Two years of social service are required of all graduates, following which prospects for work as professional artists may be limited. De Armas decided to roll the dice, leaving school before graduation, and armed with just two hundred euros, a Spanish passport (citizenship she acquired from her Spanish grandparents), and a plane ticket for Madrid. “I almost never question my instinct,” she says. She promised her mother she’d return if her money ran out. Two weeks later, she was cast in the popular Spanish TV series El Internado, which she starred in for four seasons, taking other film and television work in between. There was no need to return home, as she continued building a successful career in Spain until 2013, when she was cast in Hands of Stone.
Cue the next big move. “When I left Cuba, then again when I left Spain, it was always because I wanted more,” says de Armas. “I was ambitious, and I wanted to just be in a place where I was exposed to the best projects . . . I was chasing, maybe unconsciously, the filmmakers that I wanted to work with.”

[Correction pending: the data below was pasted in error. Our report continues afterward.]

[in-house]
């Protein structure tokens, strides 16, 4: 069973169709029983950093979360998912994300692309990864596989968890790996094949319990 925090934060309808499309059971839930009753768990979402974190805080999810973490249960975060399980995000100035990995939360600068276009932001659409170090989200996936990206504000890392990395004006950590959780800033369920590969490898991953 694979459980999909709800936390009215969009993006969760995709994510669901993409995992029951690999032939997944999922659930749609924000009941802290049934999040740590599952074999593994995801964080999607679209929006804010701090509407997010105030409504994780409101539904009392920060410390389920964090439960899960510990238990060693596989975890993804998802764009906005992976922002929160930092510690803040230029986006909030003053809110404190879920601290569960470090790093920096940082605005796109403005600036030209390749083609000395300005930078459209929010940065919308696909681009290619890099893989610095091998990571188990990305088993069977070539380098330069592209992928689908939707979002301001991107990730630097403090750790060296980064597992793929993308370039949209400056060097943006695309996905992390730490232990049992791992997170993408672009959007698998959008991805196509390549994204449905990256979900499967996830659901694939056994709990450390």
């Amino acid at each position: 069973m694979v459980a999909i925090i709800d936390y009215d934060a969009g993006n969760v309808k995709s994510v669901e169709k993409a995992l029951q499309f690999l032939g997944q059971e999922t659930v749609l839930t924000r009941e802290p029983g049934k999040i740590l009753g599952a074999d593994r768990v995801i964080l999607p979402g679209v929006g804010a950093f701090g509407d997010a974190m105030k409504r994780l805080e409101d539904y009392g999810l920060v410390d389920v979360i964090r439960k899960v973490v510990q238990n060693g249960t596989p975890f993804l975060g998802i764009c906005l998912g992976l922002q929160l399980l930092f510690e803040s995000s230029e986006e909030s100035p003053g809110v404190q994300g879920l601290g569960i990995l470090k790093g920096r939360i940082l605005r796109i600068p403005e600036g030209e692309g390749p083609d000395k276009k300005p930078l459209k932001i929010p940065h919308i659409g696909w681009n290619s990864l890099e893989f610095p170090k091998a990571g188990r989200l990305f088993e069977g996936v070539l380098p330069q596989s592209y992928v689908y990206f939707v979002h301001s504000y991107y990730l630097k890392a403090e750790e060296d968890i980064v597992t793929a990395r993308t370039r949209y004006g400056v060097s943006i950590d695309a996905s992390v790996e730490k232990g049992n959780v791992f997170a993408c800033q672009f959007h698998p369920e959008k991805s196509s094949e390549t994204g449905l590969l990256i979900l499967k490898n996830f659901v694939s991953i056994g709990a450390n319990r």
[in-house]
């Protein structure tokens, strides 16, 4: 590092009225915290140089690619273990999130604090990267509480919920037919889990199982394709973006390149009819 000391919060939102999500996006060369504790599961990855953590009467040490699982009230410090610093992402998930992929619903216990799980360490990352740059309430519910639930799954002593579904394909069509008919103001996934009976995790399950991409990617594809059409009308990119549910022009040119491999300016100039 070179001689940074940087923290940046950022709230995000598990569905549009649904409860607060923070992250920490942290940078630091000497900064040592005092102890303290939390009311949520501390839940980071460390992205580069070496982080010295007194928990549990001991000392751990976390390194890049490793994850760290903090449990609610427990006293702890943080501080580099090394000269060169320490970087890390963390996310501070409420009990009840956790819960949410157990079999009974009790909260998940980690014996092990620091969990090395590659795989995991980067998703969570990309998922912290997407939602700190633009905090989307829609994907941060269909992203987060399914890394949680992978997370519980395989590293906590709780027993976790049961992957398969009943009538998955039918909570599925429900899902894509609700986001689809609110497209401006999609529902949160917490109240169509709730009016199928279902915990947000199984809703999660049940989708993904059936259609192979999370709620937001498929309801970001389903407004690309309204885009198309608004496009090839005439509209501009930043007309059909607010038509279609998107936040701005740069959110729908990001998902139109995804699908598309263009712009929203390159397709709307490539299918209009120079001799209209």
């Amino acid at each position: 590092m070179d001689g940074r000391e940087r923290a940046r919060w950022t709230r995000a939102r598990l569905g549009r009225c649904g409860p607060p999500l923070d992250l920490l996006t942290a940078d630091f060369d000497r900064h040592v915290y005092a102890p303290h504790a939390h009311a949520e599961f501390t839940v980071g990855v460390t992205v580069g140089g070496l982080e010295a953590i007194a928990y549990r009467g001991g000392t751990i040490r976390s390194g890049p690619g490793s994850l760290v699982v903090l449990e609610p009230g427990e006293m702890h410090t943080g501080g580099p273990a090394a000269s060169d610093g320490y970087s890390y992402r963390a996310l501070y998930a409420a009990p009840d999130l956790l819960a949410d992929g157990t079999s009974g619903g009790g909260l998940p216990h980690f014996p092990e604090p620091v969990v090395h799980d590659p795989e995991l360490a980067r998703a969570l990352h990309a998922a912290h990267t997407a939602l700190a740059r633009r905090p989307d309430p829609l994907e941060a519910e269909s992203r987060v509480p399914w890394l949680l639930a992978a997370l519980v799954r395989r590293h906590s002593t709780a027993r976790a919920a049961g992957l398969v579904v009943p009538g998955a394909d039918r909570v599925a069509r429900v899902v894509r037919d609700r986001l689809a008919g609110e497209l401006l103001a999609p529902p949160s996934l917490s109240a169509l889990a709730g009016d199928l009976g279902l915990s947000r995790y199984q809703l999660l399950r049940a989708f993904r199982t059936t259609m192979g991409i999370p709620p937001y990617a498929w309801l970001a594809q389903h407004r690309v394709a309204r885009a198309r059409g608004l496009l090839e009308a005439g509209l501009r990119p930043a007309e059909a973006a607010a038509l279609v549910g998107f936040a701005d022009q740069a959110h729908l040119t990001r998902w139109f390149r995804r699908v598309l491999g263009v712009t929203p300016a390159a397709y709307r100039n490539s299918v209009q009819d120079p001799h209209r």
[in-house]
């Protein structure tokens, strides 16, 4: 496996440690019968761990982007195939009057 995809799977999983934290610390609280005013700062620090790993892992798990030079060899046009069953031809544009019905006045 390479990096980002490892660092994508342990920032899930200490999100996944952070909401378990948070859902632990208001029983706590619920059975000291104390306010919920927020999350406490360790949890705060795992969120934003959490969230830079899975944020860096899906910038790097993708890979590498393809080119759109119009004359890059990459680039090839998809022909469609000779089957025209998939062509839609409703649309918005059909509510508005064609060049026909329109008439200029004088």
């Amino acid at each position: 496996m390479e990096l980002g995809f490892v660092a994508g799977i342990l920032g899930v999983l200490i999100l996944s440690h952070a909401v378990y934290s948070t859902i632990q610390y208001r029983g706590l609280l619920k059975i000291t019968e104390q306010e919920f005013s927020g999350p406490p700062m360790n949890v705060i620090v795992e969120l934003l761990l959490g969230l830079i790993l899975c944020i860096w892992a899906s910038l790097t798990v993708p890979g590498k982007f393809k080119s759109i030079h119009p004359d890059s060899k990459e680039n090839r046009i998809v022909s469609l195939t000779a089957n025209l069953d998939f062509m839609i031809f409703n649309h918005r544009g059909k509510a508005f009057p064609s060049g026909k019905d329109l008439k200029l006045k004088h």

She spent several months learning English full-time, and insisted to her agents (with whom, at first, she couldn’t even carry on a conversation) that she didn’t want to be limited only to Latina roles. She told them to just get her the audition, and leave the rest to her. “Then you can try to do your best and convince them that maybe that part that was not written for someone with an accent or Latina [could be] just someone in the world. It doesn’t matter from where. You can play that, and you can do something special, and you can make that part remarkable and something different,” she says. “Everyone deserves the opportunity to fight for the part they want.”